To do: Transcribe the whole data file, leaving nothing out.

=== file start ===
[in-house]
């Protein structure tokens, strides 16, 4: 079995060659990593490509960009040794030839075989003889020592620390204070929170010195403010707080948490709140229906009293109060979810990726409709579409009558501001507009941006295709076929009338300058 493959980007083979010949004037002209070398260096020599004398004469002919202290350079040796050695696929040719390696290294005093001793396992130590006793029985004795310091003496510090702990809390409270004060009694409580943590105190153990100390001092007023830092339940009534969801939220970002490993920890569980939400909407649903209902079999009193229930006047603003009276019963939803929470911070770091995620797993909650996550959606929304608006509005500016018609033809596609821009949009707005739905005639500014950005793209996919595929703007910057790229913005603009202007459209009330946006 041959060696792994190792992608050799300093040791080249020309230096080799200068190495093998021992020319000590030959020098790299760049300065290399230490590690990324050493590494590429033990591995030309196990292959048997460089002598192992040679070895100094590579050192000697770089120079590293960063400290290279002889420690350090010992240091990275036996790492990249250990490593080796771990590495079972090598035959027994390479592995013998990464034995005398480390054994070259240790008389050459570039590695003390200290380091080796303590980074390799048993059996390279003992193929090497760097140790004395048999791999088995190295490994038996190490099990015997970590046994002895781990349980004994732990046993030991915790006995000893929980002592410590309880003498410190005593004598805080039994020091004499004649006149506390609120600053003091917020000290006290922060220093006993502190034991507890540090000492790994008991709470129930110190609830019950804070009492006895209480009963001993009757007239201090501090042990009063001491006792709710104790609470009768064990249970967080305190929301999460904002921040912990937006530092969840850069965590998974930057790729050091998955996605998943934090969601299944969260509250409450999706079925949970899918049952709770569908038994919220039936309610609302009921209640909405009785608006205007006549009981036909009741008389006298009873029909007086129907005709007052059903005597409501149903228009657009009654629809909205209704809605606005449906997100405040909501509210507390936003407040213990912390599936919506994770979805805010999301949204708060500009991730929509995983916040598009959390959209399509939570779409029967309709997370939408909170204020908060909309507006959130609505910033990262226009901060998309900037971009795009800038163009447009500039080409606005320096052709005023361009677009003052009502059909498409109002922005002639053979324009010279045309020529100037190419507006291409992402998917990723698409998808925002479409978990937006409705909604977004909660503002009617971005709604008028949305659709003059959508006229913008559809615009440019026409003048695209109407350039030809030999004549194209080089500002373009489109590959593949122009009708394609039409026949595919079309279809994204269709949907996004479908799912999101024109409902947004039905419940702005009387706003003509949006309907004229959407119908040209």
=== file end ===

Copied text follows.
[in-house]
């Protein structure tokens, strides 16, 4: 079995060659990593490509960009040794030839075989003889020592620390204070929170010195403010707080948490709140229906009293109060979810990726409709579409009558501001507009941006295709076929009338300058 493959980007083979010949004037002209070398260096020599004398004469002919202290350079040796050695696929040719390696290294005093001793396992130590006793029985004795310091003496510090702990809390409270004060009694409580943590105190153990100390001092007023830092339940009534969801939220970002490993920890569980939400909407649903209902079999009193229930006047603003009276019963939803929470911070770091995620797993909650996550959606929304608006509005500016018609033809596609821009949009707005739905005639500014950005793209996919595929703007910057790229913005603009202007459209009330946006 041959060696792994190792992608050799300093040791080249020309230096080799200068190495093998021992020319000590030959020098790299760049300065290399230490590690990324050493590494590429033990591995030309196990292959048997460089002598192992040679070895100094590579050192000697770089120079590293960063400290290279002889420690350090010992240091990275036996790492990249250990490593080796771990590495079972090598035959027994390479592995013998990464034995005398480390054994070259240790008389050459570039590695003390200290380091080796303590980074390799048993059996390279003992193929090497760097140790004395048999791999088995190295490994038996190490099990015997970590046994002895781990349980004994732990046993030991915790006995000893929980002592410590309880003498410190005593004598805080039994020091004499004649006149506390609120600053003091917020000290006290922060220093006993502190034991507890540090000492790994008991709470129930110190609830019950804070009492006895209480009963001993009757007239201090501090042990009063001491006792709710104790609470009768064990249970967080305190929301999460904002921040912990937006530092969840850069965590998974930057790729050091998955996605998943934090969601299944969260509250409450999706079925949970899918049952709770569908038994919220039936309610609302009921209640909405009785608006205007006549009981036909009741008389006298009873029909007086129907005709007052059903005597409501149903228009657009009654629809909205209704809605606005449906997100405040909501509210507390936003407040213990912390599936919506994770979805805010999301949204708060500009991730929509995983916040598009959390959209399509939570779409029967309709997370939408909170204020908060909309507006959130609505910033990262226009901060998309900037971009795009800038163009447009500039080409606005320096052709005023361009677009003052009502059909498409109002922005002639053979324009010279045309020529100037190419507006291409992402998917990723698409998808925002479409978990937006409705909604977004909660503002009617971005709604008028949305659709003059959508006229913008559809615009440019026409003048695209109407350039030809030999004549194209080089500002373009489109590959593949122009009708394609039409026949595919079309279809994204269709949907996004479908799912999101024109409902947004039905419940702005009387706003003509949006309907004229959407119908040209």